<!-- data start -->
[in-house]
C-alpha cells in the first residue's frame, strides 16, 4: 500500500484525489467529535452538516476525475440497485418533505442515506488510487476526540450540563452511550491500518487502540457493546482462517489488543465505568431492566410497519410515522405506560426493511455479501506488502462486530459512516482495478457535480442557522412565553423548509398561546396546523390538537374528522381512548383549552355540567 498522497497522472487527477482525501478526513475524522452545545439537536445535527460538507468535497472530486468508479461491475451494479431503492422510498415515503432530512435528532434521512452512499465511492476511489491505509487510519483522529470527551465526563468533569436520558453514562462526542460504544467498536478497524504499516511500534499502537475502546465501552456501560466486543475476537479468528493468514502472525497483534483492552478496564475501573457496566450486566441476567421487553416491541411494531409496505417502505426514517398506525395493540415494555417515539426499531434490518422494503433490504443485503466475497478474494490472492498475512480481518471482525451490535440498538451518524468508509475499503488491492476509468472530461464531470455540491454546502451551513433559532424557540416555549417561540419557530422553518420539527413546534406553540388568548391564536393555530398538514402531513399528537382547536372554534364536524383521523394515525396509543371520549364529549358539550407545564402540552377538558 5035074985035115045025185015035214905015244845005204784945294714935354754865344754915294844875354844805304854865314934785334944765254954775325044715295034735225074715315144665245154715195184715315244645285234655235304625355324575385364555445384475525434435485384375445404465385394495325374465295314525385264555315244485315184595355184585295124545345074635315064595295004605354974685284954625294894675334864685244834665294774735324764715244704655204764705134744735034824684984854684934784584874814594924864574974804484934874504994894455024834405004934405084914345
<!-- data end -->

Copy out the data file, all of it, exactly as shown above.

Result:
[in-house]
C-alpha cells in the first residue's frame, strides 16, 4: 500500500484525489467529535452538516476525475440497485418533505442515506488510487476526540450540563452511550491500518487502540457493546482462517489488543465505568431492566410497519410515522405506560426493511455479501506488502462486530459512516482495478457535480442557522412565553423548509398561546396546523390538537374528522381512548383549552355540567 498522497497522472487527477482525501478526513475524522452545545439537536445535527460538507468535497472530486468508479461491475451494479431503492422510498415515503432530512435528532434521512452512499465511492476511489491505509487510519483522529470527551465526563468533569436520558453514562462526542460504544467498536478497524504499516511500534499502537475502546465501552456501560466486543475476537479468528493468514502472525497483534483492552478496564475501573457496566450486566441476567421487553416491541411494531409496505417502505426514517398506525395493540415494555417515539426499531434490518422494503433490504443485503466475497478474494490472492498475512480481518471482525451490535440498538451518524468508509475499503488491492476509468472530461464531470455540491454546502451551513433559532424557540416555549417561540419557530422553518420539527413546534406553540388568548391564536393555530398538514402531513399528537382547536372554534364536524383521523394515525396509543371520549364529549358539550407545564402540552377538558 5035074985035115045025185015035214905015244845005204784945294714935354754865344754915294844875354844805304854865314934785334944765254954775325044715295034735225074715315144665245154715195184715315244645285234655235304625355324575385364555445384475525434435485384375445404465385394495325374465295314525385264555315244485315184595355184585295124545345074635315064595295004605354974685284954625294894675334864685244834665294774735324764715244704655204764705134744735034824684984854684934784584874814594924864574974804484934874504994894455024834405004934405084914345